But there’s another colossal opportunity waiting for us in the North Sea.

And this time, it’s not based on extraction and it’s not based on the wind.

It’ll be generated by filling the spaces partially left by oil and gas extraction, and it will be with the storage of CO2 – a process known as carbon capture, utilisation and storage.

Very simply, it involves separating CO2 from industry and, instead of emitting it into the atmosphere, storing it permanently and safely under the seabed.

Now I wage most people in this country have never heard of CCUS.

But they will very soon – because Britain has one of the greatest storage potentials in the entire world.

We have quite literally been blessed with a geological goldmine, waiting to be exploited.

Deep below the North Sea floor, we have numerous and vast storage reservoirs.

To give some idea about the potential, I can explain that the UK Continental Shelf could have enough capacity to store about 78 billion tonnes of carbon.

Now if you’re like me, that doesn’t necessarily mean very much, so I challenged my officials to tell me what that will be in, sort of, real money.

And my officials tell me that broadly, that’s the equivalent to the weight of about fifteen billion elephants.

Or to put it another way, about 234 million Boeing 747s.

By either measure – a jumbo amount of storage space.

At atmospheric pressure, 1 tonne of CO2 has the same volume as about a hot air balloon, but actually when we store it will be under high pressure, to compress it, and use a lot less space.

This could be absolutely huge for the UK, and even in the short term, we’ve got very high ambitions.

By 2030, we want to remove the same amount of carbon dioxide from CCUS as produced by up to 6 million cars on the road – or in effect, taken off the road.

And if we were able to fill the UK’s theoretical potential for CO2 storage, then we could avoid the cost of today’s emissions trading price, about £90 per tonne of carbon, which could in theory provide a sector in the region of £5 trillion.

This means the UK has an opportunity to not only store our own CO2, but also get value from storing other countries’ CO2 as well.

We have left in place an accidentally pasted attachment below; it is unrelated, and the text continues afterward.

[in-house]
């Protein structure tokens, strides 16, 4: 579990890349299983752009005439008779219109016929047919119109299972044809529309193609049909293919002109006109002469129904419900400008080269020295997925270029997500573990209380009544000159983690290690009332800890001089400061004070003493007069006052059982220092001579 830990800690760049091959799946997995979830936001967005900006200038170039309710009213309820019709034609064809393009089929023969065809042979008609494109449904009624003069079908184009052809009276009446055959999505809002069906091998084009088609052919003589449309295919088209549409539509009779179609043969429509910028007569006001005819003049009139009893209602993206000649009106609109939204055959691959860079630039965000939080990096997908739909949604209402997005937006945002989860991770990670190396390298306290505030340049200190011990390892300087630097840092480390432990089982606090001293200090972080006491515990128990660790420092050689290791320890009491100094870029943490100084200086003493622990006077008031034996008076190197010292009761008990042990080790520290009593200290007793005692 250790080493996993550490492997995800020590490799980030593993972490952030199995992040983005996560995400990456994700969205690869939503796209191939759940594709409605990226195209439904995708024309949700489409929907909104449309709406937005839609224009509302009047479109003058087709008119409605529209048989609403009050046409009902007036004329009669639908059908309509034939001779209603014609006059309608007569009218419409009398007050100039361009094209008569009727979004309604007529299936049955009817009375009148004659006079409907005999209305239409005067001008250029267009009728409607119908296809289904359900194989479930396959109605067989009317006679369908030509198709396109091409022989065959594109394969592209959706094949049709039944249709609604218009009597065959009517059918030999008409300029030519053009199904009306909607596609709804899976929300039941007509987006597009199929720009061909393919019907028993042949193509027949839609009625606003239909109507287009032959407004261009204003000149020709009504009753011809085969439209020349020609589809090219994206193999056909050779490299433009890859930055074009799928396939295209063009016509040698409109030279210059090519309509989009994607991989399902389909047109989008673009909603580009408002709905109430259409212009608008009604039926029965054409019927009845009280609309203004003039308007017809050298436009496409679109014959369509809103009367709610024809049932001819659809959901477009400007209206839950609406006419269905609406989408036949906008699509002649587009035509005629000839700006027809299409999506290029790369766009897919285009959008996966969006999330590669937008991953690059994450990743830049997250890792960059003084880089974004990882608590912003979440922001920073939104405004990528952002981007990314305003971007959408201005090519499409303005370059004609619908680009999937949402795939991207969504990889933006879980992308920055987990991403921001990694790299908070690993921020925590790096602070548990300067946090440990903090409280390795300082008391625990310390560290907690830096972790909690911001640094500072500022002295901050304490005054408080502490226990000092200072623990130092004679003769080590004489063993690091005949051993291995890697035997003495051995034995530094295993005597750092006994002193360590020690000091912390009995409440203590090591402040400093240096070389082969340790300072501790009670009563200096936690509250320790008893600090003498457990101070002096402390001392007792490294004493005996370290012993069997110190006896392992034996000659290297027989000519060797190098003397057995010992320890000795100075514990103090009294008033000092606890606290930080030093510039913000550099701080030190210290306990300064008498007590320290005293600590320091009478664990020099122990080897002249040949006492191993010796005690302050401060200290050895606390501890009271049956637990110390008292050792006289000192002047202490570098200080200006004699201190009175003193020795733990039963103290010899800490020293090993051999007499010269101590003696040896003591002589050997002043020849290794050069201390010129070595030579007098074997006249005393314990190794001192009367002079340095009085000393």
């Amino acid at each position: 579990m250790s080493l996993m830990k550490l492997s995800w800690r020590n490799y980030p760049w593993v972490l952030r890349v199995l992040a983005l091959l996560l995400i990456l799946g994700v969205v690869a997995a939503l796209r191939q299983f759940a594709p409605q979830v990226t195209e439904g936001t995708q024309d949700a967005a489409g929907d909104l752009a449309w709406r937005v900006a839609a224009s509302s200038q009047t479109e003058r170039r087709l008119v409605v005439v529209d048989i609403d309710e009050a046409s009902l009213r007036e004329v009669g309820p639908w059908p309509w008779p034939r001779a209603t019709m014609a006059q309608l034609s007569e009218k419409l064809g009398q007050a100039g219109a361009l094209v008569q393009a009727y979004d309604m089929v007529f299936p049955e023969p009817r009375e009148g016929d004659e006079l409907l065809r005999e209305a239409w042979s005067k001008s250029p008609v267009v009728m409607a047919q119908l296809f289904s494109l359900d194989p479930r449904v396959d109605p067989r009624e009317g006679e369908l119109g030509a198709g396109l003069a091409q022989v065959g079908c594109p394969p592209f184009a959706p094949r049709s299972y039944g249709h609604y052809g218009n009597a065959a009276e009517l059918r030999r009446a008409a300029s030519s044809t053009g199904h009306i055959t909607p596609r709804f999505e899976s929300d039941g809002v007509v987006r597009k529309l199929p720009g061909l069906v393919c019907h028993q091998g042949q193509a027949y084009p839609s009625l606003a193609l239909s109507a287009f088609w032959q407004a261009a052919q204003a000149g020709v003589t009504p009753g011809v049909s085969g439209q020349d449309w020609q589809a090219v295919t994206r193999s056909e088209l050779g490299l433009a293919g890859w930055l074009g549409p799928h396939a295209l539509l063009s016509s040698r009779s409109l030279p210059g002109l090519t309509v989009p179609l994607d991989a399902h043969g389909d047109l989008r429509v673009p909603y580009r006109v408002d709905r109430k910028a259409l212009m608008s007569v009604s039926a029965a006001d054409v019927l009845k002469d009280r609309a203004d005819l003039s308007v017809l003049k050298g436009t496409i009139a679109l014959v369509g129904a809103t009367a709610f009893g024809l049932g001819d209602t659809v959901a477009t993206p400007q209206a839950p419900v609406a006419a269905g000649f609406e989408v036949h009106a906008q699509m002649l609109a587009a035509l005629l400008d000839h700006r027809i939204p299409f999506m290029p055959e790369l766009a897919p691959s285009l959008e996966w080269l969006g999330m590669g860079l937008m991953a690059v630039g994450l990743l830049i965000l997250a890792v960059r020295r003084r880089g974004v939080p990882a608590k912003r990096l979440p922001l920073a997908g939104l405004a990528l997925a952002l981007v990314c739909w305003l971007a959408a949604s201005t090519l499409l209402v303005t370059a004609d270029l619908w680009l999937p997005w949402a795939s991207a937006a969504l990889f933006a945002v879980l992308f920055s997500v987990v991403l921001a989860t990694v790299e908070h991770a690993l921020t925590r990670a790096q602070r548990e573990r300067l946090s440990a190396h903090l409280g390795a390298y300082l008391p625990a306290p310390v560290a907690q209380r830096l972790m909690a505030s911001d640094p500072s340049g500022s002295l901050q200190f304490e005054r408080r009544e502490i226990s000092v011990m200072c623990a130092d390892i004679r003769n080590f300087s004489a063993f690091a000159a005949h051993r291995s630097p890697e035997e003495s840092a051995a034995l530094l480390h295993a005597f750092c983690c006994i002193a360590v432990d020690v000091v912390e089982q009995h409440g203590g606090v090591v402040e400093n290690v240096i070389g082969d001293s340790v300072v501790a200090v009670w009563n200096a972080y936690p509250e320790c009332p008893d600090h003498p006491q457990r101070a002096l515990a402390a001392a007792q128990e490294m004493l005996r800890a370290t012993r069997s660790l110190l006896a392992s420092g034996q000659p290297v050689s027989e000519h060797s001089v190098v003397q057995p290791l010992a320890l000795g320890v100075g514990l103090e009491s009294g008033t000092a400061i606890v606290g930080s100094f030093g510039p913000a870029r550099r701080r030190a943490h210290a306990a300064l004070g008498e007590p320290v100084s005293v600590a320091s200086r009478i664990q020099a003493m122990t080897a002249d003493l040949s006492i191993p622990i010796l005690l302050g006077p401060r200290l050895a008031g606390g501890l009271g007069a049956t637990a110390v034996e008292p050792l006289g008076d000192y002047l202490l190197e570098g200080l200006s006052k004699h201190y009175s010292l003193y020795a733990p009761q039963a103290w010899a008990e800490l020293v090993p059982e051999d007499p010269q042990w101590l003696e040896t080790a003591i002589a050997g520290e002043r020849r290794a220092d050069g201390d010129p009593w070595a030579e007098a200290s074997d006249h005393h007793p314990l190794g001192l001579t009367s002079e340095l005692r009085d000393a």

For instance, we could use our reserves, our capacity, to store 100 years of UK CO2 – and 100 years of Europe’s CO2 as well.

Underlining the incredible national asset that carbon storage could become for the UK.

And there’s another huge benefit as well.

To meet our net zero targets, not only do we need to embrace clean energy, we also need to help heavy industry decarbonise.

Industrial carbon capture and storage actually makes that possible.

Indeed, it will be critical to the deep decarbonisation of industries like cement and chemicals, which really have no other way to ensure that they can go green.

So we’re going to create a pathway for those industries so that businesses can carry on investing in Britain, confident that they can still achieve net zero targets.

We can lead the world in safely capturing and storing this carbon dioxide, from industries that can’t decarbonise at the pace they require. And that, in turn, will help provide reliable electricity supplies, ensuring energy security, whilst removing carbon dioxide from our air – so we can even carbon negative.

CCUS benefits

And we’re ready to act right now, I should say we are one of probably only four or five countries in the world with either capacity, or indeed, according to global rankings, the readiness to get on with this job.

To give industry a real springboard towards this CCUS future, I just announced an unprecedented £20 billion in the Powering Up Britain document last month to invest in CCUS.

We’re going to establish two industrial clusters by the middle of this decade –  the HyNet and East Coast clusters in the North West, and North East of England – to form what we’re calling Track 1 of our plans.

And we’ll expand the Track 1 clusters, to include the Humber later in the year, and we’re going to develop a further two clusters as part of Track 2, which we plan to have up and running by 2030.

As a result, CCUS could support some 50,000 jobs by 2030 – particularly benefitting places like the North East, Humber, Scotland, and Wales.